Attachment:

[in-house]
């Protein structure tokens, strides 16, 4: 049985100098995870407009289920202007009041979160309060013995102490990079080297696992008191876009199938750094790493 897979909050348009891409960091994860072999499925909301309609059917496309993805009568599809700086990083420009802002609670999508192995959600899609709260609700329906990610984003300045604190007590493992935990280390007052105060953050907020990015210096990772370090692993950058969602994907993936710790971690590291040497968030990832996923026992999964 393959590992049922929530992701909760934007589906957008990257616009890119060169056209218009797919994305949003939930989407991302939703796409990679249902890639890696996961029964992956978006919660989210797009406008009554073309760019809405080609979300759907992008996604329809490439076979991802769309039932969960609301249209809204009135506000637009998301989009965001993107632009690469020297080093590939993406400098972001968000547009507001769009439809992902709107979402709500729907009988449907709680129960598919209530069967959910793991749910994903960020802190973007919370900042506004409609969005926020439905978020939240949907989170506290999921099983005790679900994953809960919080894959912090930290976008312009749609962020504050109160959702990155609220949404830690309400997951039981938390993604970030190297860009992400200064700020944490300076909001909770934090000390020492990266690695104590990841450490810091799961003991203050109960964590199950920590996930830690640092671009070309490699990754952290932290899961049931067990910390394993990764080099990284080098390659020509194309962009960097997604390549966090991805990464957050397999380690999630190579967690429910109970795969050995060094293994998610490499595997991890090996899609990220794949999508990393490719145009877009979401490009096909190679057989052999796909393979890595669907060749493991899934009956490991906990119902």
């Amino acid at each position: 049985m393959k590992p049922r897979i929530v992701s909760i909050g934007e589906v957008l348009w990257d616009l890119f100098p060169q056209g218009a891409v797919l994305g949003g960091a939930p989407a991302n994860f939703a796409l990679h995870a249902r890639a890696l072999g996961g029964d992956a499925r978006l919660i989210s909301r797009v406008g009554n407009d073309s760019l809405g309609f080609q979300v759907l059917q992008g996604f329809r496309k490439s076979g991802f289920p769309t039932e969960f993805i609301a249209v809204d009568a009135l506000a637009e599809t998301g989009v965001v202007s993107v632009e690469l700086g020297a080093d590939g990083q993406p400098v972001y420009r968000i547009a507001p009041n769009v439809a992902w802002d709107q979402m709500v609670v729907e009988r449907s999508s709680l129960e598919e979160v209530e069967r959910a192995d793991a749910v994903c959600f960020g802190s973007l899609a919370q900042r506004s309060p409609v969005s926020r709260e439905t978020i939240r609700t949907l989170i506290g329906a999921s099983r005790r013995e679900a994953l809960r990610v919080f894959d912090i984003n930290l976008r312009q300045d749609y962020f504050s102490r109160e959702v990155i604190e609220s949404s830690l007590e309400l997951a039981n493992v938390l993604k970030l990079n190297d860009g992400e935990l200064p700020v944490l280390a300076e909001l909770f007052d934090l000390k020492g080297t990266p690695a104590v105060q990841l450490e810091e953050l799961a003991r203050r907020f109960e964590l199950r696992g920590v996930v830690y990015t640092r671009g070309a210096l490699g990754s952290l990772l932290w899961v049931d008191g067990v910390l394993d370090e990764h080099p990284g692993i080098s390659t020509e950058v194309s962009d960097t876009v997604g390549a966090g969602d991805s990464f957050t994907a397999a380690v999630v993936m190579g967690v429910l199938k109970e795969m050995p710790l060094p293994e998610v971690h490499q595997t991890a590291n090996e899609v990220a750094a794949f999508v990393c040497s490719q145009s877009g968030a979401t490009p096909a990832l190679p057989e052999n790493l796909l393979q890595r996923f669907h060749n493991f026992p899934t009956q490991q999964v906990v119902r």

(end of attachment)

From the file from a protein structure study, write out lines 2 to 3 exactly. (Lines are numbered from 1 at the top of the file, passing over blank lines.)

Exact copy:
């Protein structure tokens, strides 16, 4: 049985100098995870407009289920202007009041979160309060013995102490990079080297696992008191876009199938750094790493 897979909050348009891409960091994860072999499925909301309609059917496309993805009568599809700086990083420009802002609670999508192995959600899609709260609700329906990610984003300045604190007590493992935990280390007052105060953050907020990015210096990772370090692993950058969602994907993936710790971690590291040497968030990832996923026992999964 393959590992049922929530992701909760934007589906957008990257616009890119060169056209218009797919994305949003939930989407991302939703796409990679249902890639890696996961029964992956978006919660989210797009406008009554073309760019809405080609979300759907992008996604329809490439076979991802769309039932969960609301249209809204009135506000637009998301989009965001993107632009690469020297080093590939993406400098972001968000547009507001769009439809992902709107979402709500729907009988449907709680129960598919209530069967959910793991749910994903960020802190973007919370900042506004409609969005926020439905978020939240949907989170506290999921099983005790679900994953809960919080894959912090930290976008312009749609962020504050109160959702990155609220949404830690309400997951039981938390993604970030190297860009992400200064700020944490300076909001909770934090000390020492990266690695104590990841450490810091799961003991203050109960964590199950920590996930830690640092671009070309490699990754952290932290899961049931067990910390394993990764080099990284080098390659020509194309962009960097997604390549966090991805990464957050397999380690999630190579967690429910109970795969050995060094293994998610490499595997991890090996899609990220794949999508990393490719145009877009979401490009096909190679057989052999796909393979890595669907060749493991899934009956490991906990119902």
């Amino acid at each position: 049985m393959k590992p049922r897979i929530v992701s909760i909050g934007e589906v957008l348009w990257d616009l890119f100098p060169q056209g218009a891409v797919l994305g949003g960091a939930p989407a991302n994860f939703a796409l990679h995870a249902r890639a890696l072999g996961g029964d992956a499925r978006l919660i989210s909301r797009v406008g009554n407009d073309s760019l809405g309609f080609q979300v759907l059917q992008g996604f329809r496309k490439s076979g991802f289920p769309t039932e969960f993805i609301a249209v809204d009568a009135l506000a637009e599809t998301g989009v965001v202007s993107v632009e690469l700086g020297a080093d590939g990083q993406p400098v972001y420009r968000i547009a507001p009041n769009v439809a992902w802002d709107q979402m709500v609670v729907e009988r449907s999508s709680l129960e598919e979160v209530e069967r959910a192995d793991a749910v994903c959600f960020g802190s973007l899609a919370q900042r506004s309060p409609v969005s926020r709260e439905t978020i939240r609700t949907l989170i506290g329906a999921s099983r005790r013995e679900a994953l809960r990610v919080f894959d912090i984003n930290l976008r312009q300045d749609y962020f504050s102490r109160e959702v990155i604190e609220s949404s830690l007590e309400l997951a039981n493992v938390l993604k970030l990079n190297d860009g992400e935990l200064p700020v944490l280390a300076e909001l909770f007052d934090l000390k020492g080297t990266p690695a104590v105060q990841l450490e810091e953050l799961a003991r203050r907020f109960e964590l199950r696992g920590v996930v830690y990015t640092r671009g070309a210096l490699g990754s952290l990772l932290w899961v049931d008191g067990v910390l394993d370090e990764h080099p990284g692993i080098s390659t020509e950058v194309s962009d960097t876009v997604g390549a966090g969602d991805s990464f957050t994907a397999a380690v999630v993936m190579g967690v429910l199938k109970e795969m050995p710790l060094p293994e998610v971690h490499q595997t991890a590291n090996e899609v990220a750094a794949f999508v990393c040497s490719q145009s877009g968030a979401t490009p096909a990832l190679p057989e052999n790493l796909l393979q890595r996923f669907h060749n493991f026992p899934t009956q490991q999964v906990v119902r």